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A problem with the system, not the patient

Post date: 01/01/2007 | Time to read article: 2 mins

The information within this article was correct at the time of publishing. Last updated 14/11/2018

Mr C, a 47-year-old self-employed electrician, was admitted for a routine arthroscopic menisectomy of the knee. He was in good health and did not take any regular medication. His past medical history was unremarkable. He was keen to resume his active lifestyle, and return to work as soon as possible since he was the sole breadwinner. Preoperative assessment confirmed that he was healthy and fit for the procedure.

He was listed to undergo surgery as a day case. The anaesthetist failed to carry out any checks of the anaesthetic equipment, either in the anaesthetic room or in the operating theatre.

The induction of anaesthesia was straightforward. The airway was easily secured with spontaneous ventilation through a laryngeal mask airway. Anaesthesia was maintained with a mixture of isoflurane in nitrous oxide and oxygen. An opioid and nonsteroidal anti-inflammatory were administered to provide suitable analgesia.

About 20 minutes into surgery, the anaesthetist noticed that the oxygen saturation had fallen from 98% to 46%. Simultaneously, the heart rate fell from 64 to 30.The patient’s colour had turned dusky and his pulse was slow and weak. A rapid assessment of the airway confirmed that it was still patent.

The anaesthetist was unable to find an immediate cause, and increased the oxygen concentration to 100% with no improvement in the saturation.

He administered 0.6mg of atropine as well. The heart rate increased to 100 beats per minute.

The saturation, however, remained low. The anaesthetist then conducted a check of the entire anaesthetic breathing circuit and anaesthetic machine.

He found a leak in the circle breathing system. This was replaced and the oxygen saturation gradually returned to 96%. The rest of the procedure was uneventful. Return of consciousness was delayed, and it soon became apparent that the patient had suffered a hypoxic brain injury.

Subsequent neurological assessment confirmed that the patient had suffered a significant hypoxic brain injury with no prospect of a return to his former activities. He was unable to return to his livelihood and required fulltime care.

Expert opinion

A consultant anaesthetist provided an expert opinion about the standard of care provided by the anaesthetist. He concluded that there had been a glaring failure to check the anaesthetic machine and equipment prior to administering the anaesthetic.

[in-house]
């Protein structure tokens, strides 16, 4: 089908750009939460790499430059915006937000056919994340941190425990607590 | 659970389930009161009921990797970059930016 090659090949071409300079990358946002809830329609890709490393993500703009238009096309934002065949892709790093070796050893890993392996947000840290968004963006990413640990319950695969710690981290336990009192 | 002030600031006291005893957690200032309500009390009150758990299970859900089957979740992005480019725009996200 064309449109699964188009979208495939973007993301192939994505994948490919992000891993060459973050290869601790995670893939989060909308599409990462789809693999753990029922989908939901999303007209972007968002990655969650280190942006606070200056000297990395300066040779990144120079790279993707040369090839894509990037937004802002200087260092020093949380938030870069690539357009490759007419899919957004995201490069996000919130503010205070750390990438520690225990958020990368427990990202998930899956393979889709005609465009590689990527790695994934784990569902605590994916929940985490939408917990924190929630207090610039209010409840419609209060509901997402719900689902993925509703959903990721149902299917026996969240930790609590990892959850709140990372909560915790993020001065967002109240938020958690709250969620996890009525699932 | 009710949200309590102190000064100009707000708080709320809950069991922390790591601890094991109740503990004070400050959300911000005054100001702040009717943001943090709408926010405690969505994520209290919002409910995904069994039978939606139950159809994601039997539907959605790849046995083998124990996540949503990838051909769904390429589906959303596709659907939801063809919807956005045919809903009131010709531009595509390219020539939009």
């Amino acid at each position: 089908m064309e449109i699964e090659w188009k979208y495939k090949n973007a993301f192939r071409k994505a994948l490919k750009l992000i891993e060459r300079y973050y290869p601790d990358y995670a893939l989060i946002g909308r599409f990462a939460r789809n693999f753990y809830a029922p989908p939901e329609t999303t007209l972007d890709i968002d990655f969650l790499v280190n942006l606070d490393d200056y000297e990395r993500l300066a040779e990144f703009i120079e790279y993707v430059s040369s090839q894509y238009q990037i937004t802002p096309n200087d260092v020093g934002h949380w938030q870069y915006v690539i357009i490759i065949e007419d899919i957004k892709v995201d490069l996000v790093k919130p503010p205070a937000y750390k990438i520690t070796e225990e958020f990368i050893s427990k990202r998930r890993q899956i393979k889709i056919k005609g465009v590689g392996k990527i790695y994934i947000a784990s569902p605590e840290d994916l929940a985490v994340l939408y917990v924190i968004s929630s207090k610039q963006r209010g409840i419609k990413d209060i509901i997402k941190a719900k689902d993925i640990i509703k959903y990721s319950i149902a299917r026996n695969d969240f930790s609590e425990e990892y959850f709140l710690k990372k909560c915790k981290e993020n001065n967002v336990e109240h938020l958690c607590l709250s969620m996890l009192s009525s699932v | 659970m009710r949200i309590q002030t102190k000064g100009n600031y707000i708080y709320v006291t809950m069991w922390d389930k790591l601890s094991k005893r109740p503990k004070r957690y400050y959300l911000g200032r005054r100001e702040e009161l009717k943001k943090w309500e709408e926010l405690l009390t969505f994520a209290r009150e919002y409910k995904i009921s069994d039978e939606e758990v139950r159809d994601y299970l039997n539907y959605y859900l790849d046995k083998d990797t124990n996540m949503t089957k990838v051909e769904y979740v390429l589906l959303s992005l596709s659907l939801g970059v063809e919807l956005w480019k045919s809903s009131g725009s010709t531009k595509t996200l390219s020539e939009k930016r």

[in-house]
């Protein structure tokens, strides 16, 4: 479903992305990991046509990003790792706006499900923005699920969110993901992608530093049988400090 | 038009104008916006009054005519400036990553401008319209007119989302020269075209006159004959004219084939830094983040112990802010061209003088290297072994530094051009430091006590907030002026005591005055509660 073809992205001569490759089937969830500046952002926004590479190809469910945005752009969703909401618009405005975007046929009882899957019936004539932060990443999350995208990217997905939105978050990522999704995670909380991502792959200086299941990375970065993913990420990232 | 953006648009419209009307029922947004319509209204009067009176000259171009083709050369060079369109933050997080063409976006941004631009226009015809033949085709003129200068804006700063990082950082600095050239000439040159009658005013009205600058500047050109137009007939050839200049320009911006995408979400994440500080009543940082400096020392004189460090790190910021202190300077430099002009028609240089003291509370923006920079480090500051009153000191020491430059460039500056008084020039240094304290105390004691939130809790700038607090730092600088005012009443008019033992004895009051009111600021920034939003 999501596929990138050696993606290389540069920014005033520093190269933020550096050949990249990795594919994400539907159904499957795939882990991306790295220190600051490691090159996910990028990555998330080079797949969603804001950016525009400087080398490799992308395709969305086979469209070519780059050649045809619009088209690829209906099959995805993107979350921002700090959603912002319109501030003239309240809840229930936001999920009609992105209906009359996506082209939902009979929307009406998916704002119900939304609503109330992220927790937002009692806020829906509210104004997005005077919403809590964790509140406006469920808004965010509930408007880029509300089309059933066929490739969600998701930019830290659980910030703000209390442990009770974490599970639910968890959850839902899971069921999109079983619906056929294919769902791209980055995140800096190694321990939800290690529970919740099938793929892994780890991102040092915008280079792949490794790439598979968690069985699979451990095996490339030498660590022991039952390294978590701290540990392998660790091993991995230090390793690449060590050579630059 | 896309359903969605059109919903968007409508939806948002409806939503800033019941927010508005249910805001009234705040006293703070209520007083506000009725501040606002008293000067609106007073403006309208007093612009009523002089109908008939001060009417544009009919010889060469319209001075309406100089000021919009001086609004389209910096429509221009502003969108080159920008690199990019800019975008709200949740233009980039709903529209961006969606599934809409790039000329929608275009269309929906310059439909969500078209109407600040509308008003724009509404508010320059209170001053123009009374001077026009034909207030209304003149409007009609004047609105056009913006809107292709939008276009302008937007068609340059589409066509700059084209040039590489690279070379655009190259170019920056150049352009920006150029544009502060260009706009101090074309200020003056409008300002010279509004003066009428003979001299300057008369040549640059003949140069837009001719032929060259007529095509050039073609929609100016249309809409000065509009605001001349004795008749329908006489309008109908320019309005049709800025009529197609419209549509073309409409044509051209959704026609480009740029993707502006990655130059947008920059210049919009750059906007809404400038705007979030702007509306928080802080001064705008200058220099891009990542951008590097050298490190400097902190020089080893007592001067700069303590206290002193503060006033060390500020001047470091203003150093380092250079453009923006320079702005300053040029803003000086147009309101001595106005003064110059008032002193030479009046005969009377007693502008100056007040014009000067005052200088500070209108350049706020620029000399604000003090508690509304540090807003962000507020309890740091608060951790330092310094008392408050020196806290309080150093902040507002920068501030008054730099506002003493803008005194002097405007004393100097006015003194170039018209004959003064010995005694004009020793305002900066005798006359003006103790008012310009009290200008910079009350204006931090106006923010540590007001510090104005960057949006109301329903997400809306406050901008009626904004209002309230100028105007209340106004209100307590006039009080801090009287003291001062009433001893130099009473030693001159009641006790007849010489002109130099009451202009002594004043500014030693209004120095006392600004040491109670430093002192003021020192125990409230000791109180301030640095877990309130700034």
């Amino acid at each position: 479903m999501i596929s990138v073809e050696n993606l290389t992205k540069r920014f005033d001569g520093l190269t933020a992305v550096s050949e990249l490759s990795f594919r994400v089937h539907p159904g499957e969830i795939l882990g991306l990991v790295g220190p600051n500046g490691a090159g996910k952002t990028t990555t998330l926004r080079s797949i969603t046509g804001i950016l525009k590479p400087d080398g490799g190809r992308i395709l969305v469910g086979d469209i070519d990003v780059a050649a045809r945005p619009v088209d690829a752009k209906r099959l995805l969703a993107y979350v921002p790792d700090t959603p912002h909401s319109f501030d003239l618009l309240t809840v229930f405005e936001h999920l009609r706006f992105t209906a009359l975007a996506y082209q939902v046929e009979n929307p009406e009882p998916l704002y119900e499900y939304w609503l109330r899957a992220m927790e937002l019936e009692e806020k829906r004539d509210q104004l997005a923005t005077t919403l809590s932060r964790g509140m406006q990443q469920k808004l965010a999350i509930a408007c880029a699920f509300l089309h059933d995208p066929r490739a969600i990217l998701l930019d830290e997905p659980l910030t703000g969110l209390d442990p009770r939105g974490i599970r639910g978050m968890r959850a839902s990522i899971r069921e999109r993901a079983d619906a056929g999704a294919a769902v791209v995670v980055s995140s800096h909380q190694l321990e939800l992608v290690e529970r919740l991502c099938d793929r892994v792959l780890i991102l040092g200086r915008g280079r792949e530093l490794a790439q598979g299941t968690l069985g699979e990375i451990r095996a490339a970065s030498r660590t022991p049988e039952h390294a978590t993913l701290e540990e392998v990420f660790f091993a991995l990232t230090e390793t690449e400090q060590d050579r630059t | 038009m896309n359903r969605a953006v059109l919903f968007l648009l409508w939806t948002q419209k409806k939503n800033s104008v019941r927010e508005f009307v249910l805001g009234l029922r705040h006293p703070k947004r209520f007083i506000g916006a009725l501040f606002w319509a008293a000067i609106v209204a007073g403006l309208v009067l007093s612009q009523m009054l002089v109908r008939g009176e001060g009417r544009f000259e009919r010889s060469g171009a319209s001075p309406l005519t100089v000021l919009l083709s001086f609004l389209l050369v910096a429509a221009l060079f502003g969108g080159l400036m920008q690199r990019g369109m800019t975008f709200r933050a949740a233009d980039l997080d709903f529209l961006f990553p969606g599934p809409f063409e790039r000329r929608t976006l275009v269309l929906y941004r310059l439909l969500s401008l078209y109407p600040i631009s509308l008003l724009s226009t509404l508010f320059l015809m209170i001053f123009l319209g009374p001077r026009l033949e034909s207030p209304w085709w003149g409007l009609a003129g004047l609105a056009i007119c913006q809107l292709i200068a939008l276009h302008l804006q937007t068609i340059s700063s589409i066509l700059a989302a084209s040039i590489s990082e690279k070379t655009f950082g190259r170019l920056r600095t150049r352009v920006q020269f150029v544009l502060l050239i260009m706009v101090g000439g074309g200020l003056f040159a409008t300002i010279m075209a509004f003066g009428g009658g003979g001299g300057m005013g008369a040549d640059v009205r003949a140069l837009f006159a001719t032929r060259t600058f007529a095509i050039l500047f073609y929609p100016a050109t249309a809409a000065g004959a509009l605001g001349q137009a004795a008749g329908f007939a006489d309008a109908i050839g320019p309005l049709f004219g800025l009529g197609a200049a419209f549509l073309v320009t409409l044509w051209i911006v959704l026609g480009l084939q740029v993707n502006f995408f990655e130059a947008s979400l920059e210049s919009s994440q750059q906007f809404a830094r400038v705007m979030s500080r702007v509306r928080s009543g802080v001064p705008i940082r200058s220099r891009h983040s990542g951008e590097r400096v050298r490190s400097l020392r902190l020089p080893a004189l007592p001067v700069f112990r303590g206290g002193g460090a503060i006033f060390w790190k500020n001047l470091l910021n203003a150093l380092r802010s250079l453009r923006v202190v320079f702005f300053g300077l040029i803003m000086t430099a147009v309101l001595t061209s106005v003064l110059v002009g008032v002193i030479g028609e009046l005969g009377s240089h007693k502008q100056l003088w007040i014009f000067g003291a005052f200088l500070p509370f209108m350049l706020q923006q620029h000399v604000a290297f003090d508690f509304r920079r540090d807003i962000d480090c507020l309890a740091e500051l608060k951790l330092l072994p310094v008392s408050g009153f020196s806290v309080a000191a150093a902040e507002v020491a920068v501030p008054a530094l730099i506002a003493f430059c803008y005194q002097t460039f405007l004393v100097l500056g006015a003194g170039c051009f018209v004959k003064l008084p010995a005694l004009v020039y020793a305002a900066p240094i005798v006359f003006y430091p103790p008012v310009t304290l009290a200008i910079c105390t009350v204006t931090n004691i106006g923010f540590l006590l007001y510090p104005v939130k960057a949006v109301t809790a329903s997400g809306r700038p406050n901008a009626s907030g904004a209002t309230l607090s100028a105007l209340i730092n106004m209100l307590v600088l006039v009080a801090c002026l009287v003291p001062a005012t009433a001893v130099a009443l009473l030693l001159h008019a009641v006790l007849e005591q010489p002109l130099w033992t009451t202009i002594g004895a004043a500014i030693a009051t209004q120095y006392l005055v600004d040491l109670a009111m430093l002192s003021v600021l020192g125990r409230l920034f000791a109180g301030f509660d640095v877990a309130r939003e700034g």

The expert felt that the fault in the breathing circuit would have been apparent from the outset had the machine been checked. Subsequent events might then have been avoided. He was also critical of the immediate management of the bradycardia in the presence of the severe hypoxaemia. He felt that more attention should have been given to searching for a cause of the bradycardia; in this case it was hypoxaemia.

His conclusions were that the standard of care fell short of what might have been reasonably expected. The case was indefensible, and was settled for a substantial amount.

Learning points

  • It is mandatory to carry out a proper check of the anaesthetic machine, equipment and monitoring equipment prior to their use. A major contributory factor to hypoxic brain injury during anaesthesia has been the use of equipment and breathing circuits that had not been checked by the anaesthetist.
  • A record of the check should be kept.
  • A local policy should be in place to ensure that anaesthetists are well acquainted with the anaesthetic equipment they are using and the checking procedure.
  • There are several well-known causes of bradycardia under anaesthesia. These include drugs and certain surgical stimuli. In the absence of any other obvious immediate cause for a sudden bradycardia during anaesthesia, hypoxaemia should always be foremost in the differential diagnosis. Bradycardia is a late manifestation of hypoxaemia in adults. Urgent efforts should be directed to finding and correcting the immediate cause of the hypoxaemia.

Further information

The Association of Anaesthetists of Great Britain and Ireland (AAGBI) has published a guidelines booklet entitled Checking Anaesthetic Equipment (2004).

The AAGBI has also produced Checklist for Anaesthetic Equipment 2004. This is available in A4 laminated format for attachment to all anaesthetic machines.

Both at www.aagbi.org.

The Royal College of Anaesthetists requires trainees to demonstrate competency in checking the equipment as part of their assessment. www.rcoa.ac.uk

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